Research from Family Tree or home history for free

For some of us there may never have been a better opportunity to get to grips with a bit of family or house history research. With lockdown in place there’s time to go through those old family photos and documents and to put them in order or maybe even write your own memories down. Your own material and chatting to relatives is often the best way to start if you are researching your own family. You can then search the archives to go further back and also fill in any gaps.

Documents and pictures collected by Sea Mills 100 (c) the contributors

Several online resources which are normally expensive to use from home are currently free during lockdown and Future Learn are also running their online genealogy course which is free for 8 weeks.

Bristol Library card holders (get temporary membership online) can currently access Ancestry.com for free at home, it’s normally only available in the public library. It includes a vast dataset of information including births, marriages and deaths and censuses and parish records. Log on with your library account to access it. Bristol Library also has a range of boredom busting online services which are particularly welcome during lockdown including ebooks, audio books, newspapers and magazines.

The National Archives at Kew have also made some of their digital records free to access during lockdown. This is fantastic as you normally pay per document. Take a look at what they are offering.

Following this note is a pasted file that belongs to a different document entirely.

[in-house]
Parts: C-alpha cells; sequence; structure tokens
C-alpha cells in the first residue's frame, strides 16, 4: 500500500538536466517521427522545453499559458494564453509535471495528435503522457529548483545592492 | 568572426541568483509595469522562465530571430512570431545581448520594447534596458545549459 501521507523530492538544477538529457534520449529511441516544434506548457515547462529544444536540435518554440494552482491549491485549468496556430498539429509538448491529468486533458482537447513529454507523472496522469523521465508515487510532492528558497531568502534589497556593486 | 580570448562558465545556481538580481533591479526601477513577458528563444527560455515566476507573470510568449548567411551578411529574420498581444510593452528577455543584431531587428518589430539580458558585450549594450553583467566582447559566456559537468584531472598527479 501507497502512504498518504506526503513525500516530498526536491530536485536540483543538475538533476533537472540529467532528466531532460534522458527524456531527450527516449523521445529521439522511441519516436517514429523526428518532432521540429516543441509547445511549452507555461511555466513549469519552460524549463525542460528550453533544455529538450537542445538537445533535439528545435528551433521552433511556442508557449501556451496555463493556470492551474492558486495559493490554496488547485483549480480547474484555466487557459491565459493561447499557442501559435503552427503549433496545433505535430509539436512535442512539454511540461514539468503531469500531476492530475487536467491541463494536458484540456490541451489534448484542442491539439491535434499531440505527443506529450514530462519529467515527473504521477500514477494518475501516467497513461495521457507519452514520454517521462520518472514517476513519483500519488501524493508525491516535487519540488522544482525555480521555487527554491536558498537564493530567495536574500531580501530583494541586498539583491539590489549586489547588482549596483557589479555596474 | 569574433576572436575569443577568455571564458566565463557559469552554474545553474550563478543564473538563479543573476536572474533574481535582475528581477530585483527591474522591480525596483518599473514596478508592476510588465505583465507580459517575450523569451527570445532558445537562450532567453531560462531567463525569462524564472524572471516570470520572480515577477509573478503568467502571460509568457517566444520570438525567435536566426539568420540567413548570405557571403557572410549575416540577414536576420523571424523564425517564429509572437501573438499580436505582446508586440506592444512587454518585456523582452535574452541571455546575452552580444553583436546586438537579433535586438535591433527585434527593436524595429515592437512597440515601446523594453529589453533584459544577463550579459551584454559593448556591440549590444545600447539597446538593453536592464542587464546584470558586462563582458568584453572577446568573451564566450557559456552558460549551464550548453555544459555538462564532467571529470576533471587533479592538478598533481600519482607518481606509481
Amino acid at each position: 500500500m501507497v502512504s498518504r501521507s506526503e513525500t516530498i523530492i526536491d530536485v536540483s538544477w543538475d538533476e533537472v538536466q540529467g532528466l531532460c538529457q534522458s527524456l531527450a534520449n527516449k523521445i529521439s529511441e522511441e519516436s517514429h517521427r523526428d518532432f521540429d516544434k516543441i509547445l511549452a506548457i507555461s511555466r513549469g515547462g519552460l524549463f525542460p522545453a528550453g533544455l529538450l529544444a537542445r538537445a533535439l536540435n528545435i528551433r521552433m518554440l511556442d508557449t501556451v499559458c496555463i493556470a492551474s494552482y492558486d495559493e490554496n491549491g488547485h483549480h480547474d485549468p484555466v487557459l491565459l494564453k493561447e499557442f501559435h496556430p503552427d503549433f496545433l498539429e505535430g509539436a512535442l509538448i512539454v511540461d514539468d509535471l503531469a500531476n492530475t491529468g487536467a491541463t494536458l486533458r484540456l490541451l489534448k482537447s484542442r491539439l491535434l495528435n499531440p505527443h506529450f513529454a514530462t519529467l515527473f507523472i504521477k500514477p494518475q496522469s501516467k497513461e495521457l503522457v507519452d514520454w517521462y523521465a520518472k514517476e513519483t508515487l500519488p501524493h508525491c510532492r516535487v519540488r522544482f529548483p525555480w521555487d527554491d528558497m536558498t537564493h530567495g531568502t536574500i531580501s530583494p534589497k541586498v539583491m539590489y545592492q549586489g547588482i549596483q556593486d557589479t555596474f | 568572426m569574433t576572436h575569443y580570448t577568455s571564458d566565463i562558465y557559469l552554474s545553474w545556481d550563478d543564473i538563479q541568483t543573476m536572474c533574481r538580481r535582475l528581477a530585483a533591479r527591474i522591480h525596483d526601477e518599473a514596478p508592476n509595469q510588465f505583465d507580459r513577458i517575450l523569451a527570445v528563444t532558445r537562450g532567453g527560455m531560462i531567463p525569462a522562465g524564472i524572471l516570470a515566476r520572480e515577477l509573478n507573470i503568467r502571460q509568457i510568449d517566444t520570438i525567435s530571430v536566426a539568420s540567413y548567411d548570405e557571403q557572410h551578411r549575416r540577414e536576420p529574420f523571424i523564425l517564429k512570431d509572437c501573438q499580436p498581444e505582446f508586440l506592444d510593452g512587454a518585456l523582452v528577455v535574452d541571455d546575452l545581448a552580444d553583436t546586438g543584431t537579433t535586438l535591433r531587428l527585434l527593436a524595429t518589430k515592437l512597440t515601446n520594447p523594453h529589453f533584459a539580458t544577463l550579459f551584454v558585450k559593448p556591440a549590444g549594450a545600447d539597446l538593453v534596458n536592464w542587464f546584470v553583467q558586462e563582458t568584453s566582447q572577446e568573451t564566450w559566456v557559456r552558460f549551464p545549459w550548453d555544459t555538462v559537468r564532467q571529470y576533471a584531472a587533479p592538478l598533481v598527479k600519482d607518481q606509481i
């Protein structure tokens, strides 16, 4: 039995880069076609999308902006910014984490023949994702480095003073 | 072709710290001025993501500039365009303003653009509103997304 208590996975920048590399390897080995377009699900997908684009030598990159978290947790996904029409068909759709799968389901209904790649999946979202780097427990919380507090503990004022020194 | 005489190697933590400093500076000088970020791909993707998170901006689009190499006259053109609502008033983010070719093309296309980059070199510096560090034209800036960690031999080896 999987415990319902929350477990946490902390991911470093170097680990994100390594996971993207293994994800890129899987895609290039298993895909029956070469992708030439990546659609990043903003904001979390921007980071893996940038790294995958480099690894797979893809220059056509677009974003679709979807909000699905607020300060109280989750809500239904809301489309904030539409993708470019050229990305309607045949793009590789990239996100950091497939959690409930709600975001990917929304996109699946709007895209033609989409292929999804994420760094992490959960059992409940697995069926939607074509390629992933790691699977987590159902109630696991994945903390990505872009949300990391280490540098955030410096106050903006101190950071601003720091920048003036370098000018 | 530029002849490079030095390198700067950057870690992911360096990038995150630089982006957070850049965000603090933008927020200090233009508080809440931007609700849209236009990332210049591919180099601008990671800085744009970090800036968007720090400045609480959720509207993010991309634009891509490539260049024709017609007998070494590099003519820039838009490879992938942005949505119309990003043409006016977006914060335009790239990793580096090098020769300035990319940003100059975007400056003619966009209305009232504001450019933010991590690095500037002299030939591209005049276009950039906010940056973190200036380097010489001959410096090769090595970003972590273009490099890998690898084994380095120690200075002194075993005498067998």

Bristol Archives also have a searchable online catalogue which is always freely available, some of the photographs are available digitally.

Bristol Know Your Place is always free and a fantastic resource for maps and photographs of Bristol with attached information.

The Find My Past website is similar to Ancestry.com and offers a 14 day free trial.

If you are researching a Sea Mills family or your home in the area, Sea Mills 100 has some resources such as Street Directories for some streets and the 1939 register of residents, so do get in touch if you are doing this. It’s also worth joining the Remembering Sea Mills facebook group which is a mine of information about the area.

Lastly, if you have researched a family with a connection with Sea Mills or Coombe Dingle we would love to know about it and have some information for this project and website, so do let us know. Happy hunting!

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